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VOL. 44 | NO. 46 | Friday, November 13, 2020

Thanksgiving dinner: Is it worth the risk?

Gatherings come with warnings in age of COVID-19

By Catherine Mayhew

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The 20-pound turkey comes out of the oven, its skin perfectly browned and crisp. The sideboard is lined with bounteous platters of dressing, macaroni and cheese, sweet potato casserole and creamed onions. The pies – apple, pecan and pumpkin – rest on the dessert table nearby. A houseful of family and friends head to the table to give thanks and dig in.

That was so 2019. Thanksgiving will look different this year.

The Centers for Disease Control is warning that small gatherings in households are causing a surge in COVID-19 cases. Add to that indoor gatherings are riskier than outdoor ones. And then there’s travel, making sure everyone’s virus bubble has indeed been a bubble and what to do about dear Aunt Edna and Uncle Lester who are getting up in years and are at high risk of a bad outcome should they contract the virus.

Research from Hormel Foods and Butterball, which sells more than 40 million turkeys for Thanksgiving, suggests consumers will break large gatherings into several smaller ones and host some celebrations outdoors. The number of folks who plan to only host their immediate families jumped to 30% from 18% last year. The Kroger supermarket chain has done its own research and found that 43% of its shoppers plan to only include members of their immediate households.

Feeling that holiday spirit?

“The biggest thing is small gatherings,” says Dr. Calvin Smith, an assistant professor of internal medicine at Meharry Medical College and a member of Nashville’s Board of Health.

“I know a lot of people like to have 10 or more people, but we need to focus on having small intimate gatherings. If you know a relative with health conditions, you need to be very careful and get tested before going.”

Smith says everyone involved should get tested for the virus, guests and hosts.

Plenty of people have conducted business via video this year, so doing the same for Thanksgiving seems to be a natural progression.

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“Results are coming back in 24 hours or less,” he says. “Get tested on the weekend or early in the week before Thanksgiving. The last thing you want to do is have a visit with an elderly relative and feel that you caused them to contract the virus. You don’t want to have a large gathering (later on) for a sadder occasion.”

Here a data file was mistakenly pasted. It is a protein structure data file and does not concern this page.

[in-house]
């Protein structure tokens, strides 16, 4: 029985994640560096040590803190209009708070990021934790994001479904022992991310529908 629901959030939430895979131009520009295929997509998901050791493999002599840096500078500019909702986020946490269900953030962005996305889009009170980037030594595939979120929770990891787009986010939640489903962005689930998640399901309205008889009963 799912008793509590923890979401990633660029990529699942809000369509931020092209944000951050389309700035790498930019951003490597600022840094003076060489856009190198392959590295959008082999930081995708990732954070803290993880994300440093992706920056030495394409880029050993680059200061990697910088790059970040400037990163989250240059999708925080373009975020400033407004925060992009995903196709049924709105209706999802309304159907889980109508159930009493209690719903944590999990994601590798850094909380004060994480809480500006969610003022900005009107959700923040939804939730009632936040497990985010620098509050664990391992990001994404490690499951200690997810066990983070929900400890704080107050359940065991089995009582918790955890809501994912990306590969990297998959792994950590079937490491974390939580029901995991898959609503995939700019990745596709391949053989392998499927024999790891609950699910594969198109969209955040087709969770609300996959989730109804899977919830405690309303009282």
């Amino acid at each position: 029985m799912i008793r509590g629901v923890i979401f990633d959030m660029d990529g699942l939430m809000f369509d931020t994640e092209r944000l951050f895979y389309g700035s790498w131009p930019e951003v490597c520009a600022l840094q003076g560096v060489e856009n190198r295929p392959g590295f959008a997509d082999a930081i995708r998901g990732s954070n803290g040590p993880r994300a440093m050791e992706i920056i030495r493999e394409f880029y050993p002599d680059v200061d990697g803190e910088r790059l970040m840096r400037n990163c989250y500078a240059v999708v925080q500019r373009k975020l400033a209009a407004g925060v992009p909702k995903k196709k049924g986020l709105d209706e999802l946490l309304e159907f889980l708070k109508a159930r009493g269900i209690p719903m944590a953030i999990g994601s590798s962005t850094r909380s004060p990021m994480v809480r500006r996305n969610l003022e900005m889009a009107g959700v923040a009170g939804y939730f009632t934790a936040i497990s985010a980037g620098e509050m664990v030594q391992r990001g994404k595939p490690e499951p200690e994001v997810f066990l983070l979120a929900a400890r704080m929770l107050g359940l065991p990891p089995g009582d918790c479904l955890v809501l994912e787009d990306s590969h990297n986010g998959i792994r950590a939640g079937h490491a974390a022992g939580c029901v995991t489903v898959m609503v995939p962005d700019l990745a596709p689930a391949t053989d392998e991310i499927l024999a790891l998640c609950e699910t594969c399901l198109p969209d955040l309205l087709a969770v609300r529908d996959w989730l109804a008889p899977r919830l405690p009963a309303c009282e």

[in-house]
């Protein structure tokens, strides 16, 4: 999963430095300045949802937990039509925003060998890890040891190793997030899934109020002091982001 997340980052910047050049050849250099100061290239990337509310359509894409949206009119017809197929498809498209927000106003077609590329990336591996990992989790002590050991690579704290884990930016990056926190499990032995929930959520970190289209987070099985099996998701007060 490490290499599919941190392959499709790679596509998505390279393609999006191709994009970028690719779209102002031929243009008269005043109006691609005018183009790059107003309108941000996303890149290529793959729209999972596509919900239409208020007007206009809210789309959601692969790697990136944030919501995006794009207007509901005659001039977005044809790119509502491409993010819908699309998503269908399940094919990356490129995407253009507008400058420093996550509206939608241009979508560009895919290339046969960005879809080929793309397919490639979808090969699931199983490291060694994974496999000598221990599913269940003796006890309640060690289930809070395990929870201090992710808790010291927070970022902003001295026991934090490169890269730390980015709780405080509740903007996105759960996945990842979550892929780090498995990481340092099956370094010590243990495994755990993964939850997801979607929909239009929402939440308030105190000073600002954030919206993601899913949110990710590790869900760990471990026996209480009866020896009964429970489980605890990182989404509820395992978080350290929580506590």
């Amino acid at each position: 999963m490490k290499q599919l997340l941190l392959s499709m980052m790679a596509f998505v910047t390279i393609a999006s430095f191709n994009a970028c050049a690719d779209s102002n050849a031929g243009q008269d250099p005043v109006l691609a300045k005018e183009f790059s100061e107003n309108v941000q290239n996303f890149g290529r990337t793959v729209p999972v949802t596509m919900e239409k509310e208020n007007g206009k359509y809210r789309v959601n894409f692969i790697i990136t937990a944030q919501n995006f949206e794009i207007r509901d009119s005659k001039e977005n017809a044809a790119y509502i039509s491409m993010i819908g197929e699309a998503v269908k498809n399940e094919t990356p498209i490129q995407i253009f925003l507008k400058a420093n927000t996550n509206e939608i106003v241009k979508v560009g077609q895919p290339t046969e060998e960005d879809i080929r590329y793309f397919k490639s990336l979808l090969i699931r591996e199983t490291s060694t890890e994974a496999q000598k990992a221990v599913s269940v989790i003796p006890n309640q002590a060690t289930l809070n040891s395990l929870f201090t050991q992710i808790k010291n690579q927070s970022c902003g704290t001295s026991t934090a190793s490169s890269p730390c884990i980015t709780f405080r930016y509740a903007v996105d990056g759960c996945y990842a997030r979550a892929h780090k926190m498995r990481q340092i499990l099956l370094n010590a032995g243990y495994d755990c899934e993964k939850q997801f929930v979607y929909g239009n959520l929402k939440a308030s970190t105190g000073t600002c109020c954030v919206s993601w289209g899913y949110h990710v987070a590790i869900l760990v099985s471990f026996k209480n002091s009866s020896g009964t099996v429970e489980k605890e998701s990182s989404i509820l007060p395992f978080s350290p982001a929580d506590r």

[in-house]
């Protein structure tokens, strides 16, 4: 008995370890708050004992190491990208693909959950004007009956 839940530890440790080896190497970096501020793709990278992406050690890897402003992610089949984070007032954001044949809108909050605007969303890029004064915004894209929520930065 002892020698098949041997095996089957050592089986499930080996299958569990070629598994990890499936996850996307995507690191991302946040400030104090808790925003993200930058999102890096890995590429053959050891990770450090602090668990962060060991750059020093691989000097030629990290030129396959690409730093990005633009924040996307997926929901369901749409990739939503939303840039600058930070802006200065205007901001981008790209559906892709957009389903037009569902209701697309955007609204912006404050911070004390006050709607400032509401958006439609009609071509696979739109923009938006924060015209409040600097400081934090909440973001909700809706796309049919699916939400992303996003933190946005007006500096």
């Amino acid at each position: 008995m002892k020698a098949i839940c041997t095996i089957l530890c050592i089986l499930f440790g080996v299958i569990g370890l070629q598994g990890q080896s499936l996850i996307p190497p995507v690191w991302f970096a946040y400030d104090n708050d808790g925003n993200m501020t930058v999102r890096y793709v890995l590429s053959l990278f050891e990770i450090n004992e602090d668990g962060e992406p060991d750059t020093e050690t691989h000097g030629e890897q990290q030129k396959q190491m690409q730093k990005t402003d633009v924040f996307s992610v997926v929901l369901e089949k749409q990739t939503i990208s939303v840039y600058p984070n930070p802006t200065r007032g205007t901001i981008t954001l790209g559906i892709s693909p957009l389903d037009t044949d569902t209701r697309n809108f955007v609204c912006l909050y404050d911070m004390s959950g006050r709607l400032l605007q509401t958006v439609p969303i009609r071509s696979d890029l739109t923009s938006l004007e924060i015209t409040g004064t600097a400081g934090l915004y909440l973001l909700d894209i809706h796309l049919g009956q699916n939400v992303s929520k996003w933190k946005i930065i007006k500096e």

Many families are pondering the best and safest way to celebrate and there are lots of options on the table right now.

“I’ve offered to get the clubhouse in my condo complex so that a few of us could come together for a meal,” says Peggy Shaw, a former Nashville resident now living in Atlanta. “We would just all bring dishes. But my son-in-law is suggesting to his parents that they put up tables in the in-laws’ nice garage and host us all there.”

Still, Shaw’s not sure yet because of her elderly mother.

“The bottom line is that I am still concerned,” she says. “I may end up going over to my mom’s with a Cracker Barrel meal. We may decide that it’s not the best idea for her to be part of any gathering, but I won’t want her to be alone on that day.”

Sarah Karpie and husband Marty have one child in the military and two children who live in New York. She’s weighing the fact that somebody’s going into quarantine if they travel.

“We are still waiting to see what we are able to do,” she says. “We have one child in the military whose travel restrictions could change unexpectedly. Our other two children live in New York and if they leave the state they have to deal with two-week mandatory quarantine when they return.

“So we might have to go there, but that means we have to quarantine for two weeks. We are definitely going to go to New York for Christmas since our daughter is getting married Jan. 2, but not sure we can do quarantine in November and December. It is sad, we want to be with our kids for the holidays but the travel restrictions are limiting that possibility.”

Let’s talk turkey

Video visits might be as ubiquitous as turkey, dressing and pecan pie this year with safety a primary concern.

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Producers at the nation’s 2,500 turkey farms realized last spring they might have a problem this year. They had to decide how many turkeys to raise and how big they should be. Nobody knew what Thanksgiving would look like back then.

Now we know. Thanksgiving gatherings are expected to be smaller this year. Demand for smaller birds has increased. Some celebrations will include turkey parts, such as breast only. Others might stray from turkey altogether and opt for roast pork, duck or even prime rib.